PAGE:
When it comes to migration, all eyes are now focused on the central Mediterranean route, which runs primarily from Libya to Italy. Until mid-July, irregular crossings from Libya to Italy were on course to become a record high with more than 200,000 arrivals and a corresponding number of drownings.
At the end of the summer, however, the number of arrivals suddenly fell between a quarter and a third when compared with the numbers recorded before the summer. The reasons for these developments are getting increasingly obvious. The number of people coming into Libya along migration routes from the neighboring countries dropped in 2016 which was also coupled with more assistance from the voluntary return program. There is also some evidence that migrants are increasingly turning towards the Western part of the Mediterranean but most importantly, the fall in the number of arrivals can be attributed to the Memorandum of Understanding (MoU) that Italy signed with the UN-backed Libya government in February of this year. The deal talks about resuming past cooperation between Libya and Italy on issues such as security and migration while also aims at deepening migration policies.
Despite the good intentions, there are reasons that prompt many to reconsider the viability of the cooperation between the EU and Libya. Tracking the money flows from the EU is increasingly difficult, human rights are a constant issue and there are rumors that smugglers turned into coast guard officers overnight. The simple truth is that working with the countries along the migration routes was always an easy choice but never a complex treatment to a very convoluted problem.
Undeniably, Libya is far from an ideal partner. Yet, it is a straightforward partner whose motivations are clear: money and equipment are always useful. And even though the EU is now very vulnerable to mood and power dynamics within Libya’s power structure, it is probable that more money could solve at least some of the future differences. There is also an alternative to the unsustainable situation before summer 2017 but it involves more actors and is therefore more unwieldy. Despite the voluntary return program, most migrants do not want to leave and arriving on EU soil is a de facto a ticket to stay, making public sentiment more and more hostile.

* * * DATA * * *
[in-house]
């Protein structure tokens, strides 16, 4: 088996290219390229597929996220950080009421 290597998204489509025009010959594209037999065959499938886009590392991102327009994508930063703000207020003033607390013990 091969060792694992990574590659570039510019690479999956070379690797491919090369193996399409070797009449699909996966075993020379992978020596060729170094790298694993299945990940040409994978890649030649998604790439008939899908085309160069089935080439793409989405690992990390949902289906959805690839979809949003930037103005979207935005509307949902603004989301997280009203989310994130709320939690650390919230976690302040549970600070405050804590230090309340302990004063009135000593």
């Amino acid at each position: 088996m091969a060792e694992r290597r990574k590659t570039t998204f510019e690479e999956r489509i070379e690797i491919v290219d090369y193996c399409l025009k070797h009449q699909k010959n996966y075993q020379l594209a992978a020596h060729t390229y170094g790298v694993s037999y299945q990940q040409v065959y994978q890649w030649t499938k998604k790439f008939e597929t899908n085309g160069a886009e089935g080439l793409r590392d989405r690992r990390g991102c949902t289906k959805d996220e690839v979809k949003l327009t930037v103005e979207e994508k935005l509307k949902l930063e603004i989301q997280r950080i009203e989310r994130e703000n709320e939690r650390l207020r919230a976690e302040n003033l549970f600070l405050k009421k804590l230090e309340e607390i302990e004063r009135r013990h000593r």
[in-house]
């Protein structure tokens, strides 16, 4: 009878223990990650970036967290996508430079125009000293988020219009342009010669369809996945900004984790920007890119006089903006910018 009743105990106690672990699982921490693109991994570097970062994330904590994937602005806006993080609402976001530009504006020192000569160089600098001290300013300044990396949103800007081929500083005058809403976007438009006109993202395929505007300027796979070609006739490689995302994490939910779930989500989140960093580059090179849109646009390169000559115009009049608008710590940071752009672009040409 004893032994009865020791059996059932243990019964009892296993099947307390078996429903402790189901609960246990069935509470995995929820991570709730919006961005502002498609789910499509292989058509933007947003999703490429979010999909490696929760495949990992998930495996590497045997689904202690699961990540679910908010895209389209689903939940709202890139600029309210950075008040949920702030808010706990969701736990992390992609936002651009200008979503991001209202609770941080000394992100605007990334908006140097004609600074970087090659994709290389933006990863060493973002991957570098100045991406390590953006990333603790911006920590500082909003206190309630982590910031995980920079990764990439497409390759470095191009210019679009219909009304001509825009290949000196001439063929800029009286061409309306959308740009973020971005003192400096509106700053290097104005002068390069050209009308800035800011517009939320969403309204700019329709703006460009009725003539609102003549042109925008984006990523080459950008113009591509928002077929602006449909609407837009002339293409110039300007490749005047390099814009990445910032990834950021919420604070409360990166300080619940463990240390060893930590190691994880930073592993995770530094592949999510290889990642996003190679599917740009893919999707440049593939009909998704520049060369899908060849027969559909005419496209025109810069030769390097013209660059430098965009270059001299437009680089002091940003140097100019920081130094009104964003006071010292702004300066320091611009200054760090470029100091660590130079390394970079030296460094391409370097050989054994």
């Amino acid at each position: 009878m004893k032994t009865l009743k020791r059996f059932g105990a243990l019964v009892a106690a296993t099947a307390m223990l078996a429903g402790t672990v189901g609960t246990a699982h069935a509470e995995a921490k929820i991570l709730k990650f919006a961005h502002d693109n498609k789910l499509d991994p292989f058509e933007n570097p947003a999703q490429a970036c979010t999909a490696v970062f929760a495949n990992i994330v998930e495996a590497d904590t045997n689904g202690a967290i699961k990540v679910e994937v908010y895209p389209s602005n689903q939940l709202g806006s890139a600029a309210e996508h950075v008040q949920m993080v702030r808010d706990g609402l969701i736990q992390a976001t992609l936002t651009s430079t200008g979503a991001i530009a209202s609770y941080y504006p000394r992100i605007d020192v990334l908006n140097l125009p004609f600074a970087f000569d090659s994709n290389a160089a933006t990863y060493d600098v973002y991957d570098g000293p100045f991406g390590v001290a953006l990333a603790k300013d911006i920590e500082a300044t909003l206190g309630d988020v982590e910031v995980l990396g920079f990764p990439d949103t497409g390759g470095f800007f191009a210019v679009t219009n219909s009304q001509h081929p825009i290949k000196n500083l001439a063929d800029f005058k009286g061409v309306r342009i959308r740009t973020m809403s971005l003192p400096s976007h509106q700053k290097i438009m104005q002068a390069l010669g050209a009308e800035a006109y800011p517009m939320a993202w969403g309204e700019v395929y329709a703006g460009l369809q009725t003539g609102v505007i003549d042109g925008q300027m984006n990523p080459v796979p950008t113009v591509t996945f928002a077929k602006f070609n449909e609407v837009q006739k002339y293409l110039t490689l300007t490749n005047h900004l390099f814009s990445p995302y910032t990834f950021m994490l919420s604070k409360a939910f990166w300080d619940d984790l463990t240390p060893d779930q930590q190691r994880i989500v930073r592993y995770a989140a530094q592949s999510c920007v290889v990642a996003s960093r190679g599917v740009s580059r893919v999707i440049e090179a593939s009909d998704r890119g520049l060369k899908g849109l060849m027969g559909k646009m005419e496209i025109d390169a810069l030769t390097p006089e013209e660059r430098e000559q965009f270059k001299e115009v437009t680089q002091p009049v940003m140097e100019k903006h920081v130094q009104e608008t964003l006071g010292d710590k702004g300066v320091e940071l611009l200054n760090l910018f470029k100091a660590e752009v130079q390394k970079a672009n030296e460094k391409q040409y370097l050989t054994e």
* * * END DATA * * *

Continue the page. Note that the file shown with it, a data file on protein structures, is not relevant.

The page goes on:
The African countries of origin need to persuade their own citizens to stay at home and they are often unwilling to do so. One reason for this is the fact that the diaspora is an important source of remittances, facilitating trade opportunities. Returning people is also unpopular in the destination countries and therefore there is a push in EU legislation to focus on future migrants rather than on the current ones. The expectation of being repatriated will over time decrease the number of crossings by those migrating for economic purposes. However, this strategy is only applicable if asylum procedures accompanied by all the necessary conditions to protect human rights are done relatively swiftly. Italy will likely continue bearing the brunt of this process and it will therefore need substantial physical and moral support by the European community.
‘Migrants in the Mediterranean: Easy and Difficult Solutions’ – Commentary by Mikkel Barslund – Centre for European Policy Studies (CEPS).
(The Commentary can be downloaded here)